14. I don’t think that a person can ever be 100% prepared. There is always something to be improved upon or added,especially with all of the new products being introduced. Some of them are much better than what you bought and they were top of the line at the time. That will happen until this pit of corruption gov. kills this country. They are nearly there.

  15. My biggest concern is heat during the winter. I rent so can’t put in a stove. I have some good wool blankets and know to block off a room. I think I need to get over my fear of flammable substances and check out a Buddy heater.

  16. I don’t think I’ll ever be fully prepared. My food stocks are greater now, gear has been gathered, my focus now is learning and practicing various skills. They included primitive skill development (cooking, baking old world colonial, and wagon train recipes), fire starting, mental training for thinking out side the box when the exact part or item isn’t available and things still need to work. Saving money just in case there’s a banking holiday or severe economic event. Just to name a few.

  17. I’m about as prepared as I can be as far as buying stuff is concerned. My first attempts at gardening have not gone well (deer, bugs, squirrels, extreme weather). I have physical issues that are of concern. Basically I am in crappy shape and have back issues. I have “the stuff”. Can I USE the stuff is the question.

  18. We had more than a foot of rain in a couple days, that convinced me – plan, learn, do! I think this book could be part of that 3 step process – thanks.

  19. Now I’m really hoping to win this, would love to read the stories! I don’t think, unless you happen to be extremely rich, anyone can ever say they are fully prepped and ready. You can always use more or need this or that. thanks for the chance

  20. I don’t know that I’ll ever feel totally prepared. We do have a bit of food stored, but we still need to work on water, guns, and ammo.

  21. I’m nowhere close to totally prepared! I haven’t visited a practice range (or even held a gun) in over a year, my CPR/first-aid training is out of date, and I haven’t slept outdoors in a tent since eighth grade. I think I’m most concerned by my lack of weapons and weapons training. I need to get on that…

  22. Not prepared. Just started working again and hope to work om food and defense preps. Then start to learn about gardening.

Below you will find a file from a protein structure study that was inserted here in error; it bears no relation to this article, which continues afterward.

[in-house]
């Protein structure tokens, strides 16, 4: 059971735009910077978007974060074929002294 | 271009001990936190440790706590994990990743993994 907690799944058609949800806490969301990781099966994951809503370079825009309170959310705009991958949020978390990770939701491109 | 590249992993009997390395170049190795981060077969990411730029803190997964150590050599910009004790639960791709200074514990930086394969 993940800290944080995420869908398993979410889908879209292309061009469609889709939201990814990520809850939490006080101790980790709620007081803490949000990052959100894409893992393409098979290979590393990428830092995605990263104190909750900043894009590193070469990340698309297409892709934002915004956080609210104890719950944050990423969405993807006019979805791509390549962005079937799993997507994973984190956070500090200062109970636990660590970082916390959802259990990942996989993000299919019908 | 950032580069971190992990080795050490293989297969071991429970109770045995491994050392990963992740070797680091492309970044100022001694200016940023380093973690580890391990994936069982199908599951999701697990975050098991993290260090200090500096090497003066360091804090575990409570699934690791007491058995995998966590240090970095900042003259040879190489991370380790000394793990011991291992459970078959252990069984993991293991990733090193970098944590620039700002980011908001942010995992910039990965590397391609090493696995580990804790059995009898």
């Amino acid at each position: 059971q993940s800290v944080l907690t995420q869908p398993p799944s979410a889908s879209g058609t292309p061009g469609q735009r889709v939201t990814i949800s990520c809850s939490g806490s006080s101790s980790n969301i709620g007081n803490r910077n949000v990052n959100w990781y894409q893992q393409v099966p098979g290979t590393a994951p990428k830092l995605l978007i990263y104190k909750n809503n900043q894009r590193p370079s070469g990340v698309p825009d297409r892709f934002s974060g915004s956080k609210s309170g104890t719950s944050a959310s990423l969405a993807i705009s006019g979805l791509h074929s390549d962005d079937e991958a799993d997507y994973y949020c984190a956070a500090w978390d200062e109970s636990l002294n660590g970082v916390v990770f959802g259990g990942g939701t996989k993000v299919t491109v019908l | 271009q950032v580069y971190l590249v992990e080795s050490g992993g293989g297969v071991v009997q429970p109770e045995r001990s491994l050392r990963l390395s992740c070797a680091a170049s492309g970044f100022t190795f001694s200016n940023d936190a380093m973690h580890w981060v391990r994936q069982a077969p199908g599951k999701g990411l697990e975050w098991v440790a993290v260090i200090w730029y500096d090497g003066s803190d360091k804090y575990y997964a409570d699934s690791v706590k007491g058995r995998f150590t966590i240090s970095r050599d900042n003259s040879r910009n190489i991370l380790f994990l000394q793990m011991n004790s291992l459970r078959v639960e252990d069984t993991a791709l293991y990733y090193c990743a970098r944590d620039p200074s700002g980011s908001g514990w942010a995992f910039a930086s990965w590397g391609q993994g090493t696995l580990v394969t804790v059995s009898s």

23. Cathy Harrison’s book “Just in Case” got me interested in food preservation (particularly pressure canning), and since then I’ve stocked up on FD foods, medical supplies, TP, etc., in a crawl space storage unit. Though we have an above-ground pool as a reserve water supply, we can’t drill a well. The only book I’ve read regarding prepping is JW,R’s “Patriot”. I’d certainly like to read Ms. Hathaway’s Changing Earth series, not to scare me but to re-energize my preparing mindset. Oh – have planted fruit trees and expanded my food gardening -one never stops learning with gardening, and every year’s results are different. I’m 67 and am concerned about my teacher’s pension — would like to invest in tangible assets. I favor land/rentals, my husband favors gold. Physical fitness is something I really believe in, having broken my pelvis and knee in recent years, but recovered well due to having been reasonably fit (for my age). I love your site, Gaye.

  24. I don’t think a person will ever be totally prepared ,no matter how much stuff we’ve managed to set aside, we could always use more. We have food awter for awhile heirloom garden seeds for next year, but where I am lacking now is medical supplies and a lot of my resource material is electronic with no way to access it if the lights go out. So two major things for us to work on this fall.

  25. Our family is prepared for the 2 most common threats- tornadoes and ice storms/power outages in winter. But we struggle to prepared for a long term event- held back by a lack of storage space and funds.

  26. Not totally prepared. Need more food and water storage but we don’t have an appropriate storage space and what I mean by appropriate is the small garage we have gets really hot in the summer and really cold during the winter if the temperature drops.

  27. I think most folks struggle just to get by week to week so finding money for preparedness is hard. I’m pretty good on food, so-so on water but woefully lacking in other areas. At my age I have a lot of life skills but I worry about extended family members who refuse to take this seriously. I’m always interested in good prepper reading material, fiction or non. Thanks for all you do.